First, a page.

Sum and product of an ultrafilter

I know the following simple fact is true, but I can't find a good proof:

Over the naturals, the only ultrafilter $\mathcal U$ such that $\mathcal U \oplus \mathcal U = \mathcal U \odot \mathcal U$ is the principal ultrafilter $2$.

Thanks!

(sum and product are defined as:

$A \in \mathcal U \oplus \mathcal V \Leftrightarrow \{n \,|\, A - n \in \mathcal V \} \in \mathcal U$

$A \in \mathcal U \odot \mathcal V \Leftrightarrow \{n \,|\, A/n \in \mathcal V \} \in \mathcal U$

where $A-n=\{m \, |\, m+n \in A\}$ and $A/n=\{m \, | \, m \cdot n \in A \}$ )

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The definition of $\oplus$ and $\otimes$ is the same as here? I think you should give some explanation for your notation, since if $\mathcal U$ is an ultrafilter on $S$, then you are comparing two ultrafilters, one of them on $S$ and the second one of them on $S\times S$. – Martin Sleziak Jun 20 '12 at 14:54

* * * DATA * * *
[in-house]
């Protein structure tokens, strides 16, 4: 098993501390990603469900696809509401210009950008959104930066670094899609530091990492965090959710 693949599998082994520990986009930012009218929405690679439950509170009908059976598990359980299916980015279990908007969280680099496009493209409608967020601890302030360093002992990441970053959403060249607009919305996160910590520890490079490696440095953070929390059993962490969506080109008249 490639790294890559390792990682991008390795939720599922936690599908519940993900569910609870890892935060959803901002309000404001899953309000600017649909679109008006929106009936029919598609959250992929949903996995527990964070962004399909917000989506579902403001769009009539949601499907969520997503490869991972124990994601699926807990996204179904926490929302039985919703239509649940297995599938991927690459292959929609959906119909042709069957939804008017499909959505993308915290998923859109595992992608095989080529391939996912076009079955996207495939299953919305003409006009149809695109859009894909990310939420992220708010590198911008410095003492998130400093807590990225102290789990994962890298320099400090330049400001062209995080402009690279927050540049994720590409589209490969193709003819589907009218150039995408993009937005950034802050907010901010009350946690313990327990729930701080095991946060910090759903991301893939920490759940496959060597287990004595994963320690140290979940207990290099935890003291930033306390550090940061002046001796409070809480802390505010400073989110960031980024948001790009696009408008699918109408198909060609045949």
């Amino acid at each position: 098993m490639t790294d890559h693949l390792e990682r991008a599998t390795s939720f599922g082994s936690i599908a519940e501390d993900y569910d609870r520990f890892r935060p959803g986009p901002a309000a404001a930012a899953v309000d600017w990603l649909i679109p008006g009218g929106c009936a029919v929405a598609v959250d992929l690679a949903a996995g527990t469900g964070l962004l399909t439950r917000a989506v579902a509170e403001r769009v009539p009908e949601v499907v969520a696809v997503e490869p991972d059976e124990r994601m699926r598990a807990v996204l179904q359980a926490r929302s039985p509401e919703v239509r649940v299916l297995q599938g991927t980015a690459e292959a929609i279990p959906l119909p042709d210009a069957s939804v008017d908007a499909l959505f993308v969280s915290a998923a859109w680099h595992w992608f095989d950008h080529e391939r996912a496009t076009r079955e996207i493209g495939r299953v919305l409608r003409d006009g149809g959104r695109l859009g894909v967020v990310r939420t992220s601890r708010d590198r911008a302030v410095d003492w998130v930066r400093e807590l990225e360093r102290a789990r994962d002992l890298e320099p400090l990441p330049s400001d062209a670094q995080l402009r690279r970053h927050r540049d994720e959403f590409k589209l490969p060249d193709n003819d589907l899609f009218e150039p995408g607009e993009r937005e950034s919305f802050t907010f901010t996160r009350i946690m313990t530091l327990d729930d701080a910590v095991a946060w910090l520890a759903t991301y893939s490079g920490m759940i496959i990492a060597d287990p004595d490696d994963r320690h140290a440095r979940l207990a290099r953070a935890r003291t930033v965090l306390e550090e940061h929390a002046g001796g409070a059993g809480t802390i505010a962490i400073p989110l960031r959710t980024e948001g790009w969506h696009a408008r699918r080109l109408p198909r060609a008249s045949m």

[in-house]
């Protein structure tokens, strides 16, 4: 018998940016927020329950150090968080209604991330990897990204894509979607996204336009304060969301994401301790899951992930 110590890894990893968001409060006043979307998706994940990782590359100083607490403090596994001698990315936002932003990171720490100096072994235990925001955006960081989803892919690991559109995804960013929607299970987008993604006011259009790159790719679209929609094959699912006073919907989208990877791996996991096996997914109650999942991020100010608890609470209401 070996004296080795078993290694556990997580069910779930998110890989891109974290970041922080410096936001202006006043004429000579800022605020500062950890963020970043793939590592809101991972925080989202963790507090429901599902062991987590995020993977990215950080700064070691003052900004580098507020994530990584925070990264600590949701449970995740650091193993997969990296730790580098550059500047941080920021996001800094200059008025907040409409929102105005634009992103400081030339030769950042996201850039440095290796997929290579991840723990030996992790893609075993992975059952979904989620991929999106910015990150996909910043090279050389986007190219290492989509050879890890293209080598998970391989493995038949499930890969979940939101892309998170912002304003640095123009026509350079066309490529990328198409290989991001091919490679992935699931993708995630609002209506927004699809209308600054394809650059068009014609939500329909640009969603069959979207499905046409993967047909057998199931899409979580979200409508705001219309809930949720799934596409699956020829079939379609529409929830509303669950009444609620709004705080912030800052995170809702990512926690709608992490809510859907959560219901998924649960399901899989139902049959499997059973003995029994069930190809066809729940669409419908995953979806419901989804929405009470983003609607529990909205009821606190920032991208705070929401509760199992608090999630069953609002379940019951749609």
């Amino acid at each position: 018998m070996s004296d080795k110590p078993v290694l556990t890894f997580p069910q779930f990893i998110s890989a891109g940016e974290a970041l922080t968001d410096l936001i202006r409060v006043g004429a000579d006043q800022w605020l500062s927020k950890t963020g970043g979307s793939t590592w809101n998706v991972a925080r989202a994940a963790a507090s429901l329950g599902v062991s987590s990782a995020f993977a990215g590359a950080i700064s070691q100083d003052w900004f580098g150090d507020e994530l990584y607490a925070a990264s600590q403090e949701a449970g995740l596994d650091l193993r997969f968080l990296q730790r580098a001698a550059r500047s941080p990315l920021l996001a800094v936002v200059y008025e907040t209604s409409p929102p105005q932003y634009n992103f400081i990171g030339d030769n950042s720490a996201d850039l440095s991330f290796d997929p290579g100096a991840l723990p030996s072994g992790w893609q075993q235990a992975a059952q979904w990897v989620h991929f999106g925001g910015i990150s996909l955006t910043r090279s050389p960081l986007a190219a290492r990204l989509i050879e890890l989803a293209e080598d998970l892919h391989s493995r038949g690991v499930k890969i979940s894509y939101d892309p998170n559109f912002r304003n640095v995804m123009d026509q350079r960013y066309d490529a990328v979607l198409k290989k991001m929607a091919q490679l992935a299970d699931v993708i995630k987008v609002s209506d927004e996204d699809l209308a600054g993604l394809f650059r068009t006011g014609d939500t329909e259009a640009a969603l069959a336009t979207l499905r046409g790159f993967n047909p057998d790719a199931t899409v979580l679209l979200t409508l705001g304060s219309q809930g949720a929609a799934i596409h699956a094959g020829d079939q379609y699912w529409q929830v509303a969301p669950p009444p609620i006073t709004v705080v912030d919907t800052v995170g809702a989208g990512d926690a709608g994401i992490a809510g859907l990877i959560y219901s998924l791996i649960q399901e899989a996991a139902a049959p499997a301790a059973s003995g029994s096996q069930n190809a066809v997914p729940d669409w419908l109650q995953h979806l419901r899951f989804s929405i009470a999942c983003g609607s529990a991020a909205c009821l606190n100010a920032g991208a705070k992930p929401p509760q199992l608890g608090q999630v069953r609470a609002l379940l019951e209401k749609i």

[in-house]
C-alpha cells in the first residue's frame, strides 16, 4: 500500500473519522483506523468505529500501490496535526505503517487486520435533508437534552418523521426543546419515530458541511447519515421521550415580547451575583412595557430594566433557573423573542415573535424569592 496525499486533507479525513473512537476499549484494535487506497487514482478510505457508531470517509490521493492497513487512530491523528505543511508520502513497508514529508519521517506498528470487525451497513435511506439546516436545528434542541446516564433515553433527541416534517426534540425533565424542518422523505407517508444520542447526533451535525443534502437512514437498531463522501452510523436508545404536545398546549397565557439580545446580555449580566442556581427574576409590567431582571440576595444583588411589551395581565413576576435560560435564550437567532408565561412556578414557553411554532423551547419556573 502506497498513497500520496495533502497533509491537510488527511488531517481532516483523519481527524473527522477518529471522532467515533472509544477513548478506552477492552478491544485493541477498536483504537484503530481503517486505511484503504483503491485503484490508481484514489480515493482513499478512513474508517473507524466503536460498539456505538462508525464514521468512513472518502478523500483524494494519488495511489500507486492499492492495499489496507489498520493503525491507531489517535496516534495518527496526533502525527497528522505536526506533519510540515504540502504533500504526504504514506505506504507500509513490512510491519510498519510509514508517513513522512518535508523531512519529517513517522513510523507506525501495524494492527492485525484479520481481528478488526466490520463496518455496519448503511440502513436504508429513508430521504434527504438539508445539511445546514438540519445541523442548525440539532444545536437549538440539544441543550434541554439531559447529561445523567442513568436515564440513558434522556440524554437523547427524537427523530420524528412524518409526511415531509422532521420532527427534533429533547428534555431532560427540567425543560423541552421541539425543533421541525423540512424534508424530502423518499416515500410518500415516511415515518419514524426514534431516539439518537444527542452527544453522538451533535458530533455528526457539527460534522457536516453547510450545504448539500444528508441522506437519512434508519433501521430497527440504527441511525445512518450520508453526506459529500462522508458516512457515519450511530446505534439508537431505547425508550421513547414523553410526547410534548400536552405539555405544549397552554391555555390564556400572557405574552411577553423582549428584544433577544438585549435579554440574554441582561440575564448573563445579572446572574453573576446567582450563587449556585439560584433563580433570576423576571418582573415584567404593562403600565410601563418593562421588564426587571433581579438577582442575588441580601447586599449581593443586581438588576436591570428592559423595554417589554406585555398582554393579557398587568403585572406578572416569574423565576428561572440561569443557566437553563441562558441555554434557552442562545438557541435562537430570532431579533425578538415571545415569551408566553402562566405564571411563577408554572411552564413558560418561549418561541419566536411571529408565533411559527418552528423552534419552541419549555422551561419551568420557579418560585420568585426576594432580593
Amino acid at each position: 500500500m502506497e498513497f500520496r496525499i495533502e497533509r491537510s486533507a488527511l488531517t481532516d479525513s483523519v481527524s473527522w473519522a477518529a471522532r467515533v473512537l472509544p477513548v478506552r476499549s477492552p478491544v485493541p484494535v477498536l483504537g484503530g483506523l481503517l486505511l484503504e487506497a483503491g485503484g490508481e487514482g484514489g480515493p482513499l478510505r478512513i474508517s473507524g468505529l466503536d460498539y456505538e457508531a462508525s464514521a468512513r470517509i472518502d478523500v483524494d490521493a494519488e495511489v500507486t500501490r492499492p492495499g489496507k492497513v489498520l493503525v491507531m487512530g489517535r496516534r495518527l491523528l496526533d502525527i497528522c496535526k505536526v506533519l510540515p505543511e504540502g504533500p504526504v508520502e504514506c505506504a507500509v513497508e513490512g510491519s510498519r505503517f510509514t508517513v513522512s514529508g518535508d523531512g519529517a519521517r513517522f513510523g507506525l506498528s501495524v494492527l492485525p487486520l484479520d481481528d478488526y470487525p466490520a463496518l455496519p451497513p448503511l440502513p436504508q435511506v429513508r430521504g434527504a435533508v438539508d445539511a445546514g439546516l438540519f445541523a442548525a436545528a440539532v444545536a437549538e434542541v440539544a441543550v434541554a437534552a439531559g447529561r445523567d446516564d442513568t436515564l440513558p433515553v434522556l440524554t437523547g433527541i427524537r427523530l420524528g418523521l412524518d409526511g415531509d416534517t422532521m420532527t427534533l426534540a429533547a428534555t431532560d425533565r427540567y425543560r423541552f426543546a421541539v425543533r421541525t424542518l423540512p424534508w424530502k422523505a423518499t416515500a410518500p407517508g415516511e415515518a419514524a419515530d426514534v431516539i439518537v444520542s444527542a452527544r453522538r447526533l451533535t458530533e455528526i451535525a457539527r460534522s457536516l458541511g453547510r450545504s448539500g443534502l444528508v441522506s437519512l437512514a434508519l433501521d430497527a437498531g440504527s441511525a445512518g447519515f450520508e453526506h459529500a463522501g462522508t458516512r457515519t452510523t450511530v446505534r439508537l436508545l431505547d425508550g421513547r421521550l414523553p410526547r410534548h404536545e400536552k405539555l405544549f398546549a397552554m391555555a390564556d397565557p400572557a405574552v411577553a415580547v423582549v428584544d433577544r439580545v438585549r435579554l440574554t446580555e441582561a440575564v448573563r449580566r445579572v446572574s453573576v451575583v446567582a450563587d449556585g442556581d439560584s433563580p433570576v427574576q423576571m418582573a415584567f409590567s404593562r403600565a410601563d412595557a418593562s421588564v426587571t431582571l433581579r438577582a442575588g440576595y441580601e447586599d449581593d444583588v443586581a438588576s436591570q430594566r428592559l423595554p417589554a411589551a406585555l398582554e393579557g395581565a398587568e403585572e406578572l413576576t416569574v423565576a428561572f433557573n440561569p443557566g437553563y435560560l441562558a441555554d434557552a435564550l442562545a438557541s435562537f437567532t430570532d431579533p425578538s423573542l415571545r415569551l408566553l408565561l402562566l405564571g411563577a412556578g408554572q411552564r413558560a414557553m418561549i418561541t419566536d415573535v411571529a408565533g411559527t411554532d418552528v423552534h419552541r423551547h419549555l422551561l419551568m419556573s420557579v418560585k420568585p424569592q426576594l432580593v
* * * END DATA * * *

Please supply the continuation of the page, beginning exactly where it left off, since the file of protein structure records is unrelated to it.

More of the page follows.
Sorry that is not the definition, now I wrote the correct definition (and changed notation to avoid confusions) – John Jun 20 '12 at 15:11
This is given as Corollary 17.17, p.346, in Hindman-Strauss: Algebra in the Stone-Cech compactification. – Martin Sleziak Jun 20 '12 at 15:14
Ok, thanks for the reference, although I was hoping to find a simpler argument! – John Jun 20 '12 at 15:36